Domingo Cavallo is in fashion. Rumours of the former Economy minister’s return to the public spotlight recently became reality. First he started a blog, then he published a book. And all of a sudden, he was on television giving advice for an economy in trouble. The alleged meeting between President Mauricio Macri and Cavallo — denied by both parties — returned the economist to the fore just as the dollar was soaring and amid the ongoing social tension over successive increases in utility prices. Cavallo — who was Economy minister under presidents Carlos Menem and Fernando de la Rúa — remerges at a sensitive time. But with no self-criticism and with the intuition that he has lots of good advice to give.
On April 26, rumours began circulating on Twitter that quickly became a reality.“Had Cavallo met with Macri?”, social media users pondered. Dozens of sources denied it but the name of the man responsible for the corralito financial crisis in the early 2000s was back.
“It (the meeting) has been invented entirely for people to attack him (Macri) and me”, Cavallo said, adding that he had simply sent his book “to the President and his entire team”.
“The last time I saw Macri was four years ago, outside my office on Tagle street”. Officials close to the President laughed at the rumour and gave it no credence. However, the damage was already done. The former Economy minister is a stain on Argentine history which almost everybody would prefer to ignore.
While allies of the former Kirchner governments accuse Macri and his team of seeking Cavallo’s advice, the other side pulls out old photos of the economist with former presidents Néstor and Cristina Kirchner and statements by Cristina once praising him. What is certain is that a disciple of Cavallo’s, Central Bank chief Federico Sturzenegger, meets with him regularly. In fact, in September 2017 an image went viral of Cavallo walking into the Bank. “I hold Sturzenegger in high regard but I do not advise him. Actually, I usually criticise him,” Cavallo said.
The last time Cavallo was in the news was in 2014 when he tried to make a presentation at the Catholic University of Argentina (UCA) but was interrupted by protesters who threw eggs at him. Cavallo was forced to hide under a table.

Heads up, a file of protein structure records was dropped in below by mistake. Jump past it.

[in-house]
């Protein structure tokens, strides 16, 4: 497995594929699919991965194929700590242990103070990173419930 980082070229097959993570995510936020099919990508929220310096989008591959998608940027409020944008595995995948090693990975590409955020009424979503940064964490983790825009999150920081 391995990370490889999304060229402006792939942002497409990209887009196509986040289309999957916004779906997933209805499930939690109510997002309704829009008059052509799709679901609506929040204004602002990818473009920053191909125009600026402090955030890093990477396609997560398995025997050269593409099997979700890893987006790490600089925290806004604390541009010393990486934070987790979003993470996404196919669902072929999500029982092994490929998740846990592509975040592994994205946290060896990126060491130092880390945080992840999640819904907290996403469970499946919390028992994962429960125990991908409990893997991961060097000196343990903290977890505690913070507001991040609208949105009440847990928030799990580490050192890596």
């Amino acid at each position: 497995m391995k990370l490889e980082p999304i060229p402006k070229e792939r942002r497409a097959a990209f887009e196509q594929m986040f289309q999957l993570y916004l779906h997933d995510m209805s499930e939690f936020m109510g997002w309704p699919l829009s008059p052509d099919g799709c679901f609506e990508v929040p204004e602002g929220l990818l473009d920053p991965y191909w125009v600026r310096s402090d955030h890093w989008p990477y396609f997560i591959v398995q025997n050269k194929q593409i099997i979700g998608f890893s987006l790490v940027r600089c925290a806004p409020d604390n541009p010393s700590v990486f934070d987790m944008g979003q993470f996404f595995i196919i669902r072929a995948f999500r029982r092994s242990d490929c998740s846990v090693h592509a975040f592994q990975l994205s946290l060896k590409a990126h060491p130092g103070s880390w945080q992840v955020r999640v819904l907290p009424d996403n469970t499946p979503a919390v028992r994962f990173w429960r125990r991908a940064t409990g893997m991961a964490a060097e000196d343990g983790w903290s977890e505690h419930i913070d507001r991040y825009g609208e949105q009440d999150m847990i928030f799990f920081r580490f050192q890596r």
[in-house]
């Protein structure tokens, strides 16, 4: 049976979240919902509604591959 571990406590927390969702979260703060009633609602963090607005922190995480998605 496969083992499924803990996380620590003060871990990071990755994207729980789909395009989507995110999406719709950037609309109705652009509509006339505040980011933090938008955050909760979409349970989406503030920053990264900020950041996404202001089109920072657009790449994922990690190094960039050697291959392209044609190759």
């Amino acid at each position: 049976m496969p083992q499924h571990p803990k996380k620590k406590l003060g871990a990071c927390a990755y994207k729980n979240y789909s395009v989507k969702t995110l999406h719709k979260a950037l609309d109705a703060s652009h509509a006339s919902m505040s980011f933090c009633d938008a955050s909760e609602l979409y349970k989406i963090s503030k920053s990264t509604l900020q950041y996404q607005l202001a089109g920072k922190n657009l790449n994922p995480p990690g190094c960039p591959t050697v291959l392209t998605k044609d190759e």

Rising from the ashes, the economist sat down in the Todo Noticias studios on May 2 for an interview on the A Dos Voces programme. There, he discussed his new book “The Economic History of Argentina”, written with his daughter, which includes criticisms of almost everybody except himself. Not even the corralito was his fault, Cavallo insists. “It was not a mistake. What people experienced was the Duhalde’s ‘pesification’ of the economy on the advice of (economist) José Ignacio De Mendiguren”, he claims.
De Mendiguren is currently a congressman for the Peronist dissident bloc Renewal Front. “It makes me truly proud because he (Cavallo) and his team were proposing the ’dollarisation’. Imagine if we had lost that battle and Argentina were dollarised and with its Bank in foreign hands”, De Mendiguren told this journalist in an interview. “That is how the Ecuadorians got emptied out”.
‘HE NEEDS A TEAM’
“Macri cannot be his own Economy minister. Néstor Kirchner made that mistake”, Cavallo claimed last week, letting his fangs show. With the dollar filling front pages and the Treasurer Nicolás Dujovne juggling his words after revelations in Noticias magazine (tax evasion before becoming minister) and the Perfil newspaper (that he billed the State for private flights and dinner parties), Cavallo was looking to give them the final blow: he accused them of not “having a team”.
“You need a minister who knows history, who has experience and understands the economy generally”, he charged. “Menem would have never fought for power with me, nor me with him”.
The man responsible for the corralito went further: “They need a strong ministry which includes Economy, Finance, Production, Energy and Agriculture”.
TN’s ratings failed to beat its main rival’s, C5N, but Cavallo’s statements reverberated across the media. And as if it were destiny, the next day the dollar jumped two pesos to end the day at 23 pesos. “He’s going to retreat”, say members of Cavallo’s inner circle. His next public appearance will take place in May during a G30 meeting among bankers, former central bank governors and economy ministers of the world’s richest countries. Cavallo is the only Argentine in a group presided over by former Federal Reserve chief Paul Volcker. Sturzenegger will be the event’s host. The government will be hoping the storm has passed by then.
The former Economy minister has brushed off the dust and gotten the nerve to remerge. “For the good of Argentina, make the most of my experience”, Cavallo insists.